Here, Mr. Kihuha, have some U.S. law

The government wants a federal court order allowing it to knock David Kihuha out with drugs so they can fly him back to Kenya and turn him over to authorities there.
Kikuha must be sedated, the feds argue, be-cause he is so unruly no airline would accept him as a passenger. He is in a solitary confinement cell in the federal prison in Leavenworth at present. When prison officials come after him to extradite him, he bites, spits, scratches and demands to be put back in prison. Rather than go back to Kenya, he also covers himself with his own excrement, assuring that he will not be removed from the prison while conscious.
Now the thing about Mr. Kikuha, 36, is that he has been in the United States for 13 years on an expired student visa and has been in federal prison for the past 20 months on a refusal-to-leave charge.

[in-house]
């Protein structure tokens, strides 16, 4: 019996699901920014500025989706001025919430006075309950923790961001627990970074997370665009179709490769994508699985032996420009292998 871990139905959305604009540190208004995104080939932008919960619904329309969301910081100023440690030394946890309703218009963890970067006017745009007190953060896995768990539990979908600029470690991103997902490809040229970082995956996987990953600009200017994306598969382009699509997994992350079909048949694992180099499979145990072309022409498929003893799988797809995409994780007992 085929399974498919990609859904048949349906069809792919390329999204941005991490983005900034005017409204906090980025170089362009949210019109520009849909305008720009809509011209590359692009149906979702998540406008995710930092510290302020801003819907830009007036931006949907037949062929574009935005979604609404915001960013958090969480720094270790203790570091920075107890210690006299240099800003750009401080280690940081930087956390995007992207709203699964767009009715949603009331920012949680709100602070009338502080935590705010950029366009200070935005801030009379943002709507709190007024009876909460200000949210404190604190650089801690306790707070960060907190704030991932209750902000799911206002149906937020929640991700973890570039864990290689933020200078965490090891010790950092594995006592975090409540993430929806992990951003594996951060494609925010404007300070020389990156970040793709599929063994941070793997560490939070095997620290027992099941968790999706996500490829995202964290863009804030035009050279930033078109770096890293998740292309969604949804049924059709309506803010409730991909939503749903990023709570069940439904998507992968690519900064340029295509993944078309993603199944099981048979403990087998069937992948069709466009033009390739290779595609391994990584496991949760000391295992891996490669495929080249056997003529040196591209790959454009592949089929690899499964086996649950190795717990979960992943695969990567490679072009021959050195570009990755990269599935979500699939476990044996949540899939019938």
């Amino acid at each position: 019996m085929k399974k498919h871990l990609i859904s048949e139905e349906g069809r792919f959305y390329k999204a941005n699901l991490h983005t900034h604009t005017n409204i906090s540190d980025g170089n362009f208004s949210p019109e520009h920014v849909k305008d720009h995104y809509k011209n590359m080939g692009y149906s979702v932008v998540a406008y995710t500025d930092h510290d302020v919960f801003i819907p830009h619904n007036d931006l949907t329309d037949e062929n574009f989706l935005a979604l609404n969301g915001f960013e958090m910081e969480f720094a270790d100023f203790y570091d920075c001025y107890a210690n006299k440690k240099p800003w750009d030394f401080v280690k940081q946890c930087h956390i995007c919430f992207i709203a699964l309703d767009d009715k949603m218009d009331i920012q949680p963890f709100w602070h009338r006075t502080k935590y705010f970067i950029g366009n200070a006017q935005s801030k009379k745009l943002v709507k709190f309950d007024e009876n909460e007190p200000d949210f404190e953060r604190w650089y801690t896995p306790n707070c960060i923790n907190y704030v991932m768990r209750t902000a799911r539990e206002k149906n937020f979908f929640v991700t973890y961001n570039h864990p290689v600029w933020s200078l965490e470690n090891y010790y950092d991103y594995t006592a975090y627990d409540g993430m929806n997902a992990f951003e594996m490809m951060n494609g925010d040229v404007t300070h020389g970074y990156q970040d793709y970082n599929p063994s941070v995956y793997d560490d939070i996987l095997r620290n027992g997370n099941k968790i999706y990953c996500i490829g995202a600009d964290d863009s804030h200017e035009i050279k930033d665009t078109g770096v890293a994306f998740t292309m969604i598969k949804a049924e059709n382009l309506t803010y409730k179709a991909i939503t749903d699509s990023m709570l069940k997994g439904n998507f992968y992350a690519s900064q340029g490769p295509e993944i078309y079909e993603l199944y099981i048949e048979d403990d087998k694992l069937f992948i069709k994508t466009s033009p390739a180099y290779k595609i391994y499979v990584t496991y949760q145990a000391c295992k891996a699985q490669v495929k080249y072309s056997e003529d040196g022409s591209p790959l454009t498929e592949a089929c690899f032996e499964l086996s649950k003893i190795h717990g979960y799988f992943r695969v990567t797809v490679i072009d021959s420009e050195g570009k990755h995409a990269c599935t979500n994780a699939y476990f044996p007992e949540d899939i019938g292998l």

Folks, this is no way to run a railroad — or to enforce immigration laws.
It is easy to understand why he, or anyone else without wealth, would rather live in Olathe than most anywhere in Kenya, where the poor live a miserable life and dissenters in any financial bracket face prison or worse.
It is not to easy to accept our government’s dilatory and haphazard enforcement of its laws. He should, of course, have been shipped back home when his student visa expired. Perhaps he would have gone back without protest then; if not, he could have been sent back forcibly without attracting undue attention. The law is, after all, the law.
But justice delayed is justice denied. To be allowed to stay in this country for more than a decade — more than time enough to feel at home — and then be pounced upon and told to go back to a Kenya rife with violence, willingly or else, produced predictable results.
Perhaps Mr. Kihuha should be drugged and dropped on the tarmac in Nairobi to demonstrate U.S. commitment to the rule of law; certainly the United States immigration service should be rebuilt from top to toe and our immigration laws should be enforced when they are violated — not decades later.
(We’ll dwell on U.S. commitment to human rights and human dignity on some later occasion.)

— Emerson Lynn, jr.